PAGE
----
A symbol who embodied so many different strands, Zinedine Zidane was far more than just a player during his lengthy reign at the peak of the world’s most popular sport. Before his incredible rise to become a world champion and an icon who transcended borders, the man we all came to know and love as ‘Zizou’ had to work hard to earn his reputation – a process that all started as a young boy when a love for football took hold in his early childhood.
At the time, it would have been nigh on possible to fathom that he would grow up to become a national icon, not least because his parents were of Algerian descent; something that has often caused frictions and tension on a national level. In fact, it was more because he had such a long road ahead of him at the time.
Growing up in La Castellane, Marseille, the future World Cup winner had an impoverished start in life, but it was through football that he invented a lifeline away from these beginnings, eventually going on to forge a career as a professional. Before any of these complexities entered his young mind, however, it was simply his tunnel-vision infatuation with the simplicities of the sport that led him to burrow down the alluring rabbit hole of the game’s unique sphere.
Starting his testing trek with AS Cannes as a 17-year-old, he was far removed from the world-beater many came to adore him for on the biggest stages around, but his rise through the ranks there led him to secure a move to Bordeaux soon after, before he nabbed a transfer to Juventus and, eventually, La Liga giants Real Madrid.
In black and white, his progression looks impressive and so it was in the cold light of day too, as the Frenchman showed himself to be quite the nimble technician at every stop along the way. Indeed, his first ever goal for Cannes seems all the more appropriate in hindsight than it probably did when it first happened on 10 February 1991, against Nantes in Ligue 1 as a fresh-faced teenager. An audacious lob wrapped up in all sorts of classy characteristics, that have since become synonymous with the now retired star, signalled his very first introduction to the big stage and set the scene for so many more big moments to come.
Here was a youngster unafraid to put his stamp on the game, yet unlike so many others who do so in a vain attempt to look good for the cameras or simply to showboat, he did it because football was his life, and he rarely took chances with it. Taking home Ligue 1’s award for the Young Player of the Year a few years later in 1994, his unrefined audacity was appreciated almost immediately following his transfer to Girondins de Bordeaux. That was the very same year he also began his journey with the national team, an excursion that would lead him to reach the highest reaches of the game.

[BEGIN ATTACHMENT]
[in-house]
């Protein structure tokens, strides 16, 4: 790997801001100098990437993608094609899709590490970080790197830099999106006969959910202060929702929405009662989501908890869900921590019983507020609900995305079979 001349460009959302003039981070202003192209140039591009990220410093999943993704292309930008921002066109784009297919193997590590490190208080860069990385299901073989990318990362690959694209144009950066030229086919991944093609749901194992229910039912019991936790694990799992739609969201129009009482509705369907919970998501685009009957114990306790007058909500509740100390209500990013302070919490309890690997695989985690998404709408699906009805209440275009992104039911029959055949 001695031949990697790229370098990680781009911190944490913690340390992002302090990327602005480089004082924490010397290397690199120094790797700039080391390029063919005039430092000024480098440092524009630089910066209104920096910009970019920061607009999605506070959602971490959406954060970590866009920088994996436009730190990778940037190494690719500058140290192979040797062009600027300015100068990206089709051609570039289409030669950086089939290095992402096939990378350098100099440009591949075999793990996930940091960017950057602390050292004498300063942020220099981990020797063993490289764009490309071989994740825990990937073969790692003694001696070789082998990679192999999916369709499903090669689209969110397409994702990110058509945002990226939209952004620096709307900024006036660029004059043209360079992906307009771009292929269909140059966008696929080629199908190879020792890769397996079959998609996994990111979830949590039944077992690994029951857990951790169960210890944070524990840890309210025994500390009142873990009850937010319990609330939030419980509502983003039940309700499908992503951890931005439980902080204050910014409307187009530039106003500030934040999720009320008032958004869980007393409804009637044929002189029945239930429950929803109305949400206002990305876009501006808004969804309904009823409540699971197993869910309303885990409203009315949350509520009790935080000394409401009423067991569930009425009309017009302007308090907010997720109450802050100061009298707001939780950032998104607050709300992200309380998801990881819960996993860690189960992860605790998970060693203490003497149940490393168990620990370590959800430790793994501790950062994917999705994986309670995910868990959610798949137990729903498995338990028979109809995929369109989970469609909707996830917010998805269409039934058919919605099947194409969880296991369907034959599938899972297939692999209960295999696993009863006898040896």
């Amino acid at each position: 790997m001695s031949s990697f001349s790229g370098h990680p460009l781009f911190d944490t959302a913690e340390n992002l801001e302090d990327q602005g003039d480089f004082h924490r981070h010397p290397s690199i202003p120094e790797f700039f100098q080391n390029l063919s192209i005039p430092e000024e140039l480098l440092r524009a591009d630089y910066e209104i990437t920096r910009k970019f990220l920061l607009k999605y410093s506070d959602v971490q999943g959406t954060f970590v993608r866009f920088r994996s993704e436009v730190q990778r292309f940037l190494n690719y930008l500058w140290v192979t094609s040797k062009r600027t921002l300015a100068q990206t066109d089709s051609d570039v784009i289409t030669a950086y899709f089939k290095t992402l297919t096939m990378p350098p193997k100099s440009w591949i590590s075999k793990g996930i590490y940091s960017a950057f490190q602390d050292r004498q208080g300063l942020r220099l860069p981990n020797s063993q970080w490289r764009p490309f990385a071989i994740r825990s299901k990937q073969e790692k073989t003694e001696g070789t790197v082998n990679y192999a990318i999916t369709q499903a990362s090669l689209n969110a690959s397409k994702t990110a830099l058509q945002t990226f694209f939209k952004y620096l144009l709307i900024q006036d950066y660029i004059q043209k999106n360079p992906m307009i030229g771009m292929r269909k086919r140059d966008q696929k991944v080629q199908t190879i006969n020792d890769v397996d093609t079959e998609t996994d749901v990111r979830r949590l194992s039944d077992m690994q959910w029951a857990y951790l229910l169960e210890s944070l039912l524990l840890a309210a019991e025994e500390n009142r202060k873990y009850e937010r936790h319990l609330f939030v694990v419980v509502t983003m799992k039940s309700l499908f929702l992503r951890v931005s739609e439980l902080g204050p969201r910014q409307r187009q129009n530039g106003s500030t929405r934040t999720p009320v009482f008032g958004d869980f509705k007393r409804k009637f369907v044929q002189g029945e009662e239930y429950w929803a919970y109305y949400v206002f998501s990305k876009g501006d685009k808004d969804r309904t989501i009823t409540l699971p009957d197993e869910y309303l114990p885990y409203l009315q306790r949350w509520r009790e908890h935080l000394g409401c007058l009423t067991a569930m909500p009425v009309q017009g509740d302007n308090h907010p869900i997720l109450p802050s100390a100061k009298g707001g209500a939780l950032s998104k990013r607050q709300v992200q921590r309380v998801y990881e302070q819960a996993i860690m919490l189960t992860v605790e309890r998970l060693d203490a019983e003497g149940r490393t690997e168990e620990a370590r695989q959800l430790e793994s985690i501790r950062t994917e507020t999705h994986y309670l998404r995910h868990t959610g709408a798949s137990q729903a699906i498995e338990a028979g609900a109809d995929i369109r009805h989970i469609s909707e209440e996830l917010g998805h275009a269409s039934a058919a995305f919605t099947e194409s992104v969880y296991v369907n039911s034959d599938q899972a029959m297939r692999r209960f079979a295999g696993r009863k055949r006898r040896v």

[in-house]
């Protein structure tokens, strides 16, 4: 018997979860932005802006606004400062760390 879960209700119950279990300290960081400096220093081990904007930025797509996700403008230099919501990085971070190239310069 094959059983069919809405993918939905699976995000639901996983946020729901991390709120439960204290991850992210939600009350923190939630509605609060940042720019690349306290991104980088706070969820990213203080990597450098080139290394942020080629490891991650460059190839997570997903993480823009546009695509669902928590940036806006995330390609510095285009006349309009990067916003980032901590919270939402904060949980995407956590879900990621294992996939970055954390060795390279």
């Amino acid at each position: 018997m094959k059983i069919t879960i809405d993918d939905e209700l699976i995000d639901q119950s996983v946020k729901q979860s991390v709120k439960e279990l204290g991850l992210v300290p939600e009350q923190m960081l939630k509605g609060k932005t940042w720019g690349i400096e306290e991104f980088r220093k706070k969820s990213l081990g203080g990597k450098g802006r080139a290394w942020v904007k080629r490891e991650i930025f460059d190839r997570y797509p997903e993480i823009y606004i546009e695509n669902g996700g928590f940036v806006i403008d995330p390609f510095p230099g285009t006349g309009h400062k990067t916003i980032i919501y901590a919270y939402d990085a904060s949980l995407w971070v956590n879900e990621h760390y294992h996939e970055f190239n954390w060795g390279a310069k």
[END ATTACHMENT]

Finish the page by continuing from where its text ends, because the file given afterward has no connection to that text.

Often referred to as one of the most natural talents the football world has ever seen, Zidane has rightly cemented his place in the shrine of all-time greats. Bringing a dashing air, as well as a substance, to a sport that boggles the mind, his opulence might not have been totally unique from a stylistic point of view but it certainly made him a striking player to watch over and over again.
Melding swashbuckling theatrics with solid intelligence down through the years, his ability to know when to turn on and off the dazzling brilliance was arguably his greatest strength. Because while he will always be regarded as one of the most talented and attractive of playmakers, he rarely over-did it; instead he did his utmost to reserve his greatest skill for the most opportune of moments. In short, he was a player who often knew when and how to rise to the occasion with his best.
Winning the World Cup in 1998 was a monumental achievement for the French national team and it’s one that will live long in the memory. Although they possessed a tremendously close-knit squad, it was Zidane who propelled them to a vivacious victory with a master-class in the key games.
Aside from the thrill of being their first-ever triumph on such a grand stage, which saw the Champs-Élysées in Paris united in celebration with the rest of the country, the sheer exhilaration of an unexpected charge to a title on home soil made this a truly unique event. Sure, a lot has been made about the fact the black-blanc-beur were a symbol for France as a progressive, dynamic and multicultural nation, but time has somewhat eroded that belief as media-driven sensationalism. Nevertheless, Zidane and company showed that they, like the country, could succeed despite their flaws and drawbacks.